by Paul Grindle and Alexandra Miller
Stony Brook is grappling with an increase in reported sexual assaults. To quote the Feb. 11, 2014 Statesman article, by Ashleigh Sherow, “…there were 17 forcible sexual offenses in 2012 – five more than in 2011 and 10 more than in 2010.” Despite the large student body on campus, this number is unacceptable. With a population of roughly 16,000, that means .2 percent of students have reported a sexual assault, compared to New York State’s 304 reports for its 19.57 million people, resulting in .0016 percent of the population reporting sexual assaults. While college campuses generally have more sexual assaults than other places, New York State’s total of 304 assaults is part of an overall downward trend in reported sexual assaults in the state, while Stony Brook’s total of 17 represents an upward trend. With these facts in mind, the question becomes how to combat the surge of Stony Brook’s increasing number of sexual assaults. Some solutions would be to hire more female police officers, re-orient a portion of the police force to focus on helping victims (as opposed to maintaining law and order), increasing self-defense training and create bystander awareness workshops.
It is interesting to note that if you look at the sexual assault statistics in conjunction with the liquor law referrals, you will notice they both increase dramatically, especially from 2010-2012. In 2010 and 2011, there were 205 liquor law referrals on campus, and in 2012 there were 294. Numerous studies conducted over the past decade have found a significant correlation between alcohol and a variety of injuries, both unintentional and intentional. Unintentional injurious events include: road traffic injuries, drowning, falls, poisoning, fires and others. Intentional injuries primarily concern interpersonal violence, such as intimate partner violence, sexual violence, elder abuse, child abuse, community violence and self-harm. According to a 2011 study published in the journal Drug and Alcohol Review, “Results found that men who are already prone to anger, who have hostile attitudes toward women, and who are in social environments that accept sexual aggression are most likely to engage in sexual aggression when intoxicated.” After reviewing crime reports for the past three years, as well as the results of recent studies on intoxication and sexual aggression, Stony Brook should do more to increase awareness regarding the relationship between alcohol and aggression/violence. Furthermore, our police department should respond to this serious issue with specifically trained task force initiatives, such as hiring more female officers.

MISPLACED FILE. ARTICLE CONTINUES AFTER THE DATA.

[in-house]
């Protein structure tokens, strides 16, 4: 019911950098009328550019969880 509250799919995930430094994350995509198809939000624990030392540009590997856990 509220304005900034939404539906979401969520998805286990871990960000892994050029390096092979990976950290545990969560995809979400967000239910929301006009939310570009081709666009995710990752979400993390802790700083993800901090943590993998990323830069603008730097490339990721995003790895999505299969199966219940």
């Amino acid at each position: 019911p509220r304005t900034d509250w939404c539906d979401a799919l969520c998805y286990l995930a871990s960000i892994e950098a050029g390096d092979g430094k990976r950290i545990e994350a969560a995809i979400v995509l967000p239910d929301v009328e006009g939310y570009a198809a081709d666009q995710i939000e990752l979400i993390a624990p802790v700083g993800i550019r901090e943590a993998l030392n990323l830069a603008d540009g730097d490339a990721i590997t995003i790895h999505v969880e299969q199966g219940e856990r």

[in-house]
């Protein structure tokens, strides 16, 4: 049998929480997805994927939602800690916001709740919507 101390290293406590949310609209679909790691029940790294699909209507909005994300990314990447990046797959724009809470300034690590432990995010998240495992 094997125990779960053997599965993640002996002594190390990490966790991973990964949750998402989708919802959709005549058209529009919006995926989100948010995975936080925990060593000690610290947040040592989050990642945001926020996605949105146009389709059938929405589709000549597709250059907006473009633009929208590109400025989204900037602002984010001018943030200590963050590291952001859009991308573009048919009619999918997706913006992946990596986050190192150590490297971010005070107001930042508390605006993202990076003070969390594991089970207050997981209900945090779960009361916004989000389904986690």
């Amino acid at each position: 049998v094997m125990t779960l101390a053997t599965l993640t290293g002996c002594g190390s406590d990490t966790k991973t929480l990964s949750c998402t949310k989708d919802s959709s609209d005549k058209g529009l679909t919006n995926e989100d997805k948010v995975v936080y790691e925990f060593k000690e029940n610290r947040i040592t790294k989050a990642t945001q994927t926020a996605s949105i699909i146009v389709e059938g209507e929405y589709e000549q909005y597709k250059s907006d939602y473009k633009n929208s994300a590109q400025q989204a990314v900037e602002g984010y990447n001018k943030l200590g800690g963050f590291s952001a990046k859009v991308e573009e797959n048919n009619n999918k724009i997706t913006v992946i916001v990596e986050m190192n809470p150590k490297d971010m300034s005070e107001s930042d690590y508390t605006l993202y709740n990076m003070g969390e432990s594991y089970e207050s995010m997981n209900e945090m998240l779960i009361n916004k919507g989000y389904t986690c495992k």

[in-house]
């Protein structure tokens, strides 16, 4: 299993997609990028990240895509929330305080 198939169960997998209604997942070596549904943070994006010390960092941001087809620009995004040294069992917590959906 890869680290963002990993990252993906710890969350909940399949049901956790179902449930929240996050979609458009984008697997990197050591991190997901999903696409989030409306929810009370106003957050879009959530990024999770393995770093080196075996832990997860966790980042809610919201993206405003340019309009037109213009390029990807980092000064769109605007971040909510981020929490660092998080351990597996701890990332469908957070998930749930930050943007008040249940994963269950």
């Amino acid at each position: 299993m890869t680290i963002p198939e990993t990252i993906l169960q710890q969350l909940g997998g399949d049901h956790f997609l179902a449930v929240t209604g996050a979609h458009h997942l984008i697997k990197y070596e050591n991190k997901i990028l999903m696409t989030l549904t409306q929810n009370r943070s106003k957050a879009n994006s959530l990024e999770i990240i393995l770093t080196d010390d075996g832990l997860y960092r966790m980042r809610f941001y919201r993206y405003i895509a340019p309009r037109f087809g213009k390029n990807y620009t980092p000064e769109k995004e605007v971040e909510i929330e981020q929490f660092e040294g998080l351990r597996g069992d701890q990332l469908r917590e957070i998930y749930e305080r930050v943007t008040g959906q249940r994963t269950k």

The University Police Department does offer a free, women-only course entitled Rape Aggression Defense (RAD). The unfortunate reality is, while it is never the responsibility of the woman to prevent being raped, the last line of defense during an attack would be a woman’s ability to defend herself. That being said, every individual, man or woman, should know how to defend themselves against potential threats. To specifically gear a course towards women’s self-defense against rape is to suggest only one type of assault scenario. Women are not the only victims of rape, nor are most rapes committed by strangers. According to RAINN, Rape Abuse and Incest National Network, approximately 73 percent of rapes are committed by someone known to the victim. Also, it took until 2012 for the US government to include males in their definition of rape. It is even harder for male victims to come forward due to the fact they are expected to know how to defend themselves. So if they get raped, it is even more likely for them to think it is their fault. With these facts in mind, there should be more preparation for how to deal with the types of attacks that are most likely to occur in the real world, during both on and off campus activities. It is obvious to provide tips on how not to walk down a dark, secluded pathway; it is not so obvious to educate people on what to do in situations where the lines are a bit more blurry.
Perhaps the university could create an educational campaign that focuses on motivating students to take an active role in situations they don’t feel are right, instead of watching them play out from the sidelines. We should reinforce and encourage that students (and all humans) need to be good Samaritans, rather than innocent bystanders. Additionally, there seems to be some confusion regarding the definition of consent (you would be surprised to learn what most students consider to be a form of consent). Student Patrick Kim was quoted in Sherow’s article, describing a nonviolent incident at a party where there “was no consent per se” and even went uninterrupted and unreported because “people don’t take it seriously a lot of the time.” There are many myths about what is considered consent, especially when drugs or alcohol are involved. Thus the university should take action to clarify any misunderstandings as a means of prevention.